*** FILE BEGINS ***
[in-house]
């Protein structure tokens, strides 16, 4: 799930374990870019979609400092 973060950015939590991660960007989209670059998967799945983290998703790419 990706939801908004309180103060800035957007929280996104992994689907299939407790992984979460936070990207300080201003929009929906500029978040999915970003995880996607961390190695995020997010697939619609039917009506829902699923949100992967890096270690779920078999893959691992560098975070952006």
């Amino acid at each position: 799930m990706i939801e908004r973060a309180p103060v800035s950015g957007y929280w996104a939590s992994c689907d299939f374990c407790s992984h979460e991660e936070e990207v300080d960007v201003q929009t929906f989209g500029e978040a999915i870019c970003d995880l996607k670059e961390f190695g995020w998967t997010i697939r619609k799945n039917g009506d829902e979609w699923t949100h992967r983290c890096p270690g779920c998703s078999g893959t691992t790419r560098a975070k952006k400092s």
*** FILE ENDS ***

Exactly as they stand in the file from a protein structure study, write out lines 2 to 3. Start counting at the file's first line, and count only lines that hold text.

């Protein structure tokens, strides 16, 4: 799930374990870019979609400092 973060950015939590991660960007989209670059998967799945983290998703790419 990706939801908004309180103060800035957007929280996104992994689907299939407790992984979460936070990207300080201003929009929906500029978040999915970003995880996607961390190695995020997010697939619609039917009506829902699923949100992967890096270690779920078999893959691992560098975070952006």
């Amino acid at each position: 799930m990706i939801e908004r973060a309180p103060v800035s950015g957007y929280w996104a939590s992994c689907d299939f374990c407790s992984h979460e991660e936070e990207v300080d960007v201003q929009t929906f989209g500029e978040a999915i870019c970003d995880l996607k670059e961390f190695g995020w998967t997010i697939r619609k799945n039917g009506d829902e979609w699923t949100h992967r983290c890096p270690g779920c998703s078999g893959t691992t790419r560098a975070k952006k400092s």